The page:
Business Ideas that Work in the Classroom

Businesses run like well-oiled machines. In many cases, this is because they have people and processes in place to be productive and efficient. While there are sometimes when you want your classroom to be an open environment full of organic learning processes, there are other times when efficiency is best. Not surprisingly, there are some ideas from different business models that work well in classrooms. They are fun and they expose your students to different ways of completing projects.

Project Managers

Project managers keep track of how a project is progressing. They check in with each person on the team to find out where they are in the process and to uncover any pain points along the way. The project manager in the classroom can be responsible for the same type of work. While you are working with small groups of students, a project manager checks with other classmates to see how they’re progressing in their work. They can find out specifically about the problems their classmates are having and report back to you. A project manager gathers information and funnels it to you so that you know who needs your time in the most.

Daily Standups

Daily standups happen every day at the same time. They are quick status meetings where everybody stands around the room and reports what they’re currently working on, what they plan to finish today, and what they completed the day before. A daily standup should only take about 15 minutes and allows you to find out what each student is working on. This is especially helpful if students are working on personalized projects. It is also a nice way for students to hear from each other and lets them gauge their progress in comparison to others.

Prototyping

Prototyping is a skill used by entrepreneurs to build products quickly and get them out to market for feedback. Entrepreneurs go through many prototypes before they decide on a final product. The purpose is to be able to quickly change features in order to find the best way to proceed. Prototyping is great for the classroom because it allows students to try out ideas before committing to them fully. You can use prototyping in your writing class and have students read aloud snippets of their work to get a reaction from the audience. Prototyping also works great in science class as part of the inquiry process. Students can hypothesize, test, and go back to the drawing board if their ideas don’t work.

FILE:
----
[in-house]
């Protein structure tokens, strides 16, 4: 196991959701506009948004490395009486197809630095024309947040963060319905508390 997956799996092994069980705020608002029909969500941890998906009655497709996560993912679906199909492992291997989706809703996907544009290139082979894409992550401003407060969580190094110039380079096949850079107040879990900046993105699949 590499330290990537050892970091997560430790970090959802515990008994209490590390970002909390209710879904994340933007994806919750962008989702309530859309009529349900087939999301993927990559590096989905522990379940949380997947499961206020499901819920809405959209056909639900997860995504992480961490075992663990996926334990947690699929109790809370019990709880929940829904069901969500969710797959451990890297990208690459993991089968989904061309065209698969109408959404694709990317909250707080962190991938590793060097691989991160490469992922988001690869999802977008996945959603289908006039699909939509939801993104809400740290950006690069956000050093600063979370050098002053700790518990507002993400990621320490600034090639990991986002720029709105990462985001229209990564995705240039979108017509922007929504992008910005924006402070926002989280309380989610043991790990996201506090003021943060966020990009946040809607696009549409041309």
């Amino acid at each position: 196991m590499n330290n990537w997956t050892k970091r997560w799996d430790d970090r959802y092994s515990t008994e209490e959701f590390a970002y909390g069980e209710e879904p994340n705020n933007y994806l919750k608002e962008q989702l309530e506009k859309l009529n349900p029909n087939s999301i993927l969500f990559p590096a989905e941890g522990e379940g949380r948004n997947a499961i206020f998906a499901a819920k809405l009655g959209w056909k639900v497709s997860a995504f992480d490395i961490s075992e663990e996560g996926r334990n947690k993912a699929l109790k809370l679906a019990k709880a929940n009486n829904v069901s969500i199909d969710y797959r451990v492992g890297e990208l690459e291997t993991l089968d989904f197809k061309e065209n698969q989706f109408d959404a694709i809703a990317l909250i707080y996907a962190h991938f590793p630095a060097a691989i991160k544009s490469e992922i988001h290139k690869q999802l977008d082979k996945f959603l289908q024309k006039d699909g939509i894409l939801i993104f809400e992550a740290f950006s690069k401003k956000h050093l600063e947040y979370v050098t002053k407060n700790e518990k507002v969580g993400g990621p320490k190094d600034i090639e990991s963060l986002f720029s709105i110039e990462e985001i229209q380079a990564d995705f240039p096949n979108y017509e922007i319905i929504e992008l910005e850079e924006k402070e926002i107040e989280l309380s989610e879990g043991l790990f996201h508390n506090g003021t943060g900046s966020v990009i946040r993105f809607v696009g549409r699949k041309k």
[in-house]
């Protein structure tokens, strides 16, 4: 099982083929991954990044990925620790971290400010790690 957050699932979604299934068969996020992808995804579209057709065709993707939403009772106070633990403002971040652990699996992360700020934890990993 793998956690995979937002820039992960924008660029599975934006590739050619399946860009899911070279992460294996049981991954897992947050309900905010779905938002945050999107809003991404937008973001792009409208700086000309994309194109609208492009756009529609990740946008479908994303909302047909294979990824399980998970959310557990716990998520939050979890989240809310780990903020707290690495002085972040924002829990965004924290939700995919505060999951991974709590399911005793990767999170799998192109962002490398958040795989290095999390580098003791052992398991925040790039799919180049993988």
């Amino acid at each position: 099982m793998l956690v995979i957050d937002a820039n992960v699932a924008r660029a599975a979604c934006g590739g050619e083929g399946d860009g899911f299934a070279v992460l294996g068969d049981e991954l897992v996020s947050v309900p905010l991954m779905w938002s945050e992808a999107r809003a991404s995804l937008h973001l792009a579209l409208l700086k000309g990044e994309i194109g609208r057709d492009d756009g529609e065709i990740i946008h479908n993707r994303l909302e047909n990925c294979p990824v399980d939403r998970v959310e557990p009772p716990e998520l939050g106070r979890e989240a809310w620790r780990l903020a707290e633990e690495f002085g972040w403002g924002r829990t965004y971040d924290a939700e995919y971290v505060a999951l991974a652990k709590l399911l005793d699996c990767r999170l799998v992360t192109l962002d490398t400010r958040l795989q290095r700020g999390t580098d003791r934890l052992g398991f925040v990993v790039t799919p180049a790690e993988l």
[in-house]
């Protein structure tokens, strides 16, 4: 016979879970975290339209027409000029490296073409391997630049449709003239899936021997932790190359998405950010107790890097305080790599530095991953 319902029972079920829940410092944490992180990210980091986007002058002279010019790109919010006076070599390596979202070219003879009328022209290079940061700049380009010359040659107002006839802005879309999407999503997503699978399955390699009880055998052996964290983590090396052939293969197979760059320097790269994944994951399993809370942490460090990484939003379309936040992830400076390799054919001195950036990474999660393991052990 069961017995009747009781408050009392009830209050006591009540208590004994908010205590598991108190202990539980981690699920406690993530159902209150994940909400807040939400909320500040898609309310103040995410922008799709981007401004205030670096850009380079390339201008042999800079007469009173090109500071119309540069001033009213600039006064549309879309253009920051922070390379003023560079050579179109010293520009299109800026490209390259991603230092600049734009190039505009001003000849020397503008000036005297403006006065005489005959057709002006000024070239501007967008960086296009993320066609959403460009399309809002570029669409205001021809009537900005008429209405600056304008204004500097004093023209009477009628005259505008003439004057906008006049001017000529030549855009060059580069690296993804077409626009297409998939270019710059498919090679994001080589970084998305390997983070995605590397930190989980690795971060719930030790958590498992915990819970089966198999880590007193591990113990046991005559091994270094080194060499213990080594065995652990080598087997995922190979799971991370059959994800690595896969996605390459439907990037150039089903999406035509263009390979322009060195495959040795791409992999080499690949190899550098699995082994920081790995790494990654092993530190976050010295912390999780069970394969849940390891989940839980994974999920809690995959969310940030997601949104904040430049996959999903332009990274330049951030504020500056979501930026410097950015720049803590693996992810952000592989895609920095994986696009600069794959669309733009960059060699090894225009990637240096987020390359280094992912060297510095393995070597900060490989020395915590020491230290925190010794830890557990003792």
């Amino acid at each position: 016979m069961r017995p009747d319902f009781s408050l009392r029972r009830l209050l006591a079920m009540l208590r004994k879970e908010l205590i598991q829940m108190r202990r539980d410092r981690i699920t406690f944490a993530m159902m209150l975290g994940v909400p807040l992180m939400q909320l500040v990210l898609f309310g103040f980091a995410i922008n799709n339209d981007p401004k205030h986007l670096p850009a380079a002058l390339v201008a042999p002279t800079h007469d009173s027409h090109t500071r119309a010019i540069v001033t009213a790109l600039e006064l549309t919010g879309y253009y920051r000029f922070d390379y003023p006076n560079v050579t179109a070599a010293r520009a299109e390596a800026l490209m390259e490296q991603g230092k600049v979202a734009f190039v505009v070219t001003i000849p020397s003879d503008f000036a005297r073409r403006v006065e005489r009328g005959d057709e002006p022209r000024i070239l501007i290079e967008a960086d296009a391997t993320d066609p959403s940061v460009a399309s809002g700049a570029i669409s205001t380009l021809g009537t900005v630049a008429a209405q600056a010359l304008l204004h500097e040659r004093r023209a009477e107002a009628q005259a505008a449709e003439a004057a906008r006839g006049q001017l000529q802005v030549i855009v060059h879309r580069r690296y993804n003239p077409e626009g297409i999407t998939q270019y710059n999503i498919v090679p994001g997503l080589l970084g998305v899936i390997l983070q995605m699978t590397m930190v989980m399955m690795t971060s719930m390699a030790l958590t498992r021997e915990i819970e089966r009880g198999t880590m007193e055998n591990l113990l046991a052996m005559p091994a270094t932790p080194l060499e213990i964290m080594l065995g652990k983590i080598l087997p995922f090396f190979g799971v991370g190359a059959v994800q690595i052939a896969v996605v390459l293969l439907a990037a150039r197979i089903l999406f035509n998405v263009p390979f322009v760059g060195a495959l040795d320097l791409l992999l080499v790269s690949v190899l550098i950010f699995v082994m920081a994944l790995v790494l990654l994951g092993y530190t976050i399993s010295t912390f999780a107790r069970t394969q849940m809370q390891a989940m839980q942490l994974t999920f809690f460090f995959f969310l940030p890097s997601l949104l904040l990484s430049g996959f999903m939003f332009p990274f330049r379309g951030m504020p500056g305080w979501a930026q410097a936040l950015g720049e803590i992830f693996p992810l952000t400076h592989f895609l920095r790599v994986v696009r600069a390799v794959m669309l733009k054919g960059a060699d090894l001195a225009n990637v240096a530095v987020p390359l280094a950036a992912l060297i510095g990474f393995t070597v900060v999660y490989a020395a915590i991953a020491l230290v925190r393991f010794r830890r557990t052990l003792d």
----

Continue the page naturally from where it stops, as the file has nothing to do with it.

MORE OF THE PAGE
Customer Focus Groups

Businesses invite customers or potential clients to answer questions about products. They do this to find out what features people are looking for. Invite students to hold focus groups with their classmates when they’re looking for feedback on their work. They should consider what questions to ask and when to hold the focus group. The focus group should be held before a final project is due while a student still has time to make changes based on feedback.

Collaborative Tech

Businesses use project management software to track progress and communicate within teams. Collaborative tech means that colleagues don’t have to be working side by side at all times. Instead, they can be work completing their work from anywhere on the planet and still be collaborative. Introduce collaborative apps to your students to help them work together in teams. Try padlet, a collaborative bulletin board to collect research and brainstorm new ideas. Google Docs lets multiple users edit the same doc and see those changes in real time.

Entrepreneurial learning is only going to get more relevant as students learn about what possibilities exist or can be created for them in the job market. Bringing in small, useful examples from the business world is just a start. Organizations are beginning to develop curriculum that offers entrepreneurial skills helps prepare your students for the world beyond the classroom. Being an early adopter of entrepreneurial learning will set your students up for future success.

Amanda Ronan  is an Austin-based writer. After many years as a teacher, Amanda transitioned out of the classroom and into educational publishing. She wrote and edited English, language arts, reading, and social studies content for grades K-12. Since becoming a full-time writer, Amanda has worked with a diverse set of clients, ranging from functional medicine doctors to design schools to moving companies. She blogs, writes long-form articles, and pens YA and children's fiction. Her first YA series, My Brother is a Robot, is slated for release by Scobre Educational Press in September 2015.